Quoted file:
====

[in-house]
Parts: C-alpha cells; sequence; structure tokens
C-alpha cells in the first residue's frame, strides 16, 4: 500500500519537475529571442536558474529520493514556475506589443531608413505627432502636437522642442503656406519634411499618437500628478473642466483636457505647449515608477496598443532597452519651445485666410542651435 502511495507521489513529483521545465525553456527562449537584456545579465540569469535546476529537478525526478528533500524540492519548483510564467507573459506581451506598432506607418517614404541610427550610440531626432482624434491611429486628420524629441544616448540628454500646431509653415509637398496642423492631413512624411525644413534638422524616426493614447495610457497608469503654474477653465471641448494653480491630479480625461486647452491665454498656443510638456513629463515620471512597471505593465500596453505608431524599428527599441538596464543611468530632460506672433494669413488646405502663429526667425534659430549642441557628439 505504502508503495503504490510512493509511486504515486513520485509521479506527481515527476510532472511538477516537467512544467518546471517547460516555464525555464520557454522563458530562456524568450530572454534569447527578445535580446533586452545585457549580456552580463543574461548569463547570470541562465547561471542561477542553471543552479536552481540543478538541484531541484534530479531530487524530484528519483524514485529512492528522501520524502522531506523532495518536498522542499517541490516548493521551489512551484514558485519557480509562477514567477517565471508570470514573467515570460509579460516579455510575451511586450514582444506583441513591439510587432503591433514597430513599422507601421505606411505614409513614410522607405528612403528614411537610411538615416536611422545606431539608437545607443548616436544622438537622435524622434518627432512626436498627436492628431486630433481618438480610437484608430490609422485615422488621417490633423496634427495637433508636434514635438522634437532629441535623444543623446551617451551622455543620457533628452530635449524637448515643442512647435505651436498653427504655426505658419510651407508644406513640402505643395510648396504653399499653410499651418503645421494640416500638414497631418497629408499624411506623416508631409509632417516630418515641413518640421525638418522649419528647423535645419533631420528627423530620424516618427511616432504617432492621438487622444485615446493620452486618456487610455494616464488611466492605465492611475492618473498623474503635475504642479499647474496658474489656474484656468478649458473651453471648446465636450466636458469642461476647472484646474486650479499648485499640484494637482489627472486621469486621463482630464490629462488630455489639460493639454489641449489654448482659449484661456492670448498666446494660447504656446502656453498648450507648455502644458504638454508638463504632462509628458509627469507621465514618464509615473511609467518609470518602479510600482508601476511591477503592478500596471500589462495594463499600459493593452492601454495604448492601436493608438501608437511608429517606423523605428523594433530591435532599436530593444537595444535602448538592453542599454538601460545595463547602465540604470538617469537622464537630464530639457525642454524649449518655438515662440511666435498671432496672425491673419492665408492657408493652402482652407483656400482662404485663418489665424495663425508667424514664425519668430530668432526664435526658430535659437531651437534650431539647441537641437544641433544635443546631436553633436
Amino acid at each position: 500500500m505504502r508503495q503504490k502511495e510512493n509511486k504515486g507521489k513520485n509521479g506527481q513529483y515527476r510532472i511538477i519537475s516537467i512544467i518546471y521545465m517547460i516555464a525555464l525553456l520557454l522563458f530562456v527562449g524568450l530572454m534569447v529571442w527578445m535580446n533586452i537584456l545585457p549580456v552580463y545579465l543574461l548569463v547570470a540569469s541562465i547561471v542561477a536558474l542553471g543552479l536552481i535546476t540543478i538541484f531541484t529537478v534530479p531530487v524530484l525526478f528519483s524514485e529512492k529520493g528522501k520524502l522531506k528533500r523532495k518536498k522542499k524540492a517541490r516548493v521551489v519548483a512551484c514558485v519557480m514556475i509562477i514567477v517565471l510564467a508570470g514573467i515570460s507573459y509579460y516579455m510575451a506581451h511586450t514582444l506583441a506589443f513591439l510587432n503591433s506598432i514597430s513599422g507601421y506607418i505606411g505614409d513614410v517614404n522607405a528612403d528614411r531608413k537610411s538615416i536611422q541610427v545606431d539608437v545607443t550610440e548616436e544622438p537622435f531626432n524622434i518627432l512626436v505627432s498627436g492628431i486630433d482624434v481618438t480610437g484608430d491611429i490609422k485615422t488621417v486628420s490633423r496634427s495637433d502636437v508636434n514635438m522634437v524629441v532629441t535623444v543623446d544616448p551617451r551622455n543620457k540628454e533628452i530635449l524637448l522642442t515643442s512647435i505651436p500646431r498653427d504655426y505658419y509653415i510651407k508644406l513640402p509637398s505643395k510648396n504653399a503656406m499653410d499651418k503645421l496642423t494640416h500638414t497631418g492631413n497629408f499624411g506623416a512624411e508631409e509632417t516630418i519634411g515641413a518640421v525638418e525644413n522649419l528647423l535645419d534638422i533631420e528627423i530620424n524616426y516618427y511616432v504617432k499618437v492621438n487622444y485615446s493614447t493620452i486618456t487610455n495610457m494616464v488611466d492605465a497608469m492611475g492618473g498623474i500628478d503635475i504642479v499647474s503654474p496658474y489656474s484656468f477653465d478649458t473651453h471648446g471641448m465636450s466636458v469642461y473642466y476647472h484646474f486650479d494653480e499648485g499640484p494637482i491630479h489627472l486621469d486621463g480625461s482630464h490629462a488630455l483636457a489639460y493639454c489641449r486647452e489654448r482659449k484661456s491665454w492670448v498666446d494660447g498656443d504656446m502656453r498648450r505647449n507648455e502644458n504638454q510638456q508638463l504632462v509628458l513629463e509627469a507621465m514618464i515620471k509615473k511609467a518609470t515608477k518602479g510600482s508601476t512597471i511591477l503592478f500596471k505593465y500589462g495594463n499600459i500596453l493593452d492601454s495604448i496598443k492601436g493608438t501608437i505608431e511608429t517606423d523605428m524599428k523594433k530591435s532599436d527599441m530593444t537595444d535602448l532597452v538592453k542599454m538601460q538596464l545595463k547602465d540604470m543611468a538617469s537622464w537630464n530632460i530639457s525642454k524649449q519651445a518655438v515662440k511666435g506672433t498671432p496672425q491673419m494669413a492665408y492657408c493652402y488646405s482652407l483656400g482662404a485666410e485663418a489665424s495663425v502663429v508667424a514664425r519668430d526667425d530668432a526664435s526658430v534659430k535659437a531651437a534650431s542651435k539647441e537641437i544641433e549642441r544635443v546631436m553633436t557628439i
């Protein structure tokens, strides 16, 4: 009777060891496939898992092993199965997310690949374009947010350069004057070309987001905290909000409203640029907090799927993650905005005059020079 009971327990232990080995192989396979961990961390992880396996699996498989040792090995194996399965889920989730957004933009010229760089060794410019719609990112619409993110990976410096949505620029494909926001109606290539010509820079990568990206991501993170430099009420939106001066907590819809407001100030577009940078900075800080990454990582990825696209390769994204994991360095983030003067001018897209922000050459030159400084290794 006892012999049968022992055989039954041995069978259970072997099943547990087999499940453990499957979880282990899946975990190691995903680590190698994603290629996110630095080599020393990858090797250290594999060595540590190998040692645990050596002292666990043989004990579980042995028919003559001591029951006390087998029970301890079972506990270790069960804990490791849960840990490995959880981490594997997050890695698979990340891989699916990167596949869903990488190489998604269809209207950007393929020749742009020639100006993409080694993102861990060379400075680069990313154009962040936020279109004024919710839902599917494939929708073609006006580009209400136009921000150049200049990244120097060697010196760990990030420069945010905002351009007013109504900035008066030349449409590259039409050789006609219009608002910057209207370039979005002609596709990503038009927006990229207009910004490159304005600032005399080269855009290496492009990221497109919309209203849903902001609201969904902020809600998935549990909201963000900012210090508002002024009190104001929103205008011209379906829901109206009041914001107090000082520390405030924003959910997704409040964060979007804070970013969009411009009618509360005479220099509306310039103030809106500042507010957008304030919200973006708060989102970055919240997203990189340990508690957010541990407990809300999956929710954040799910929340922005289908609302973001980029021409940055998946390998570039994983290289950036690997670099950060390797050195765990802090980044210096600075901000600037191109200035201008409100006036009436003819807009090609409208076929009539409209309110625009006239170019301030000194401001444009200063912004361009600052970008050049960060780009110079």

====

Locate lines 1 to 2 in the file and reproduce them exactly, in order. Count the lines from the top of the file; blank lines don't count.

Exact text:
[in-house]
Parts: C-alpha cells; sequence; structure tokens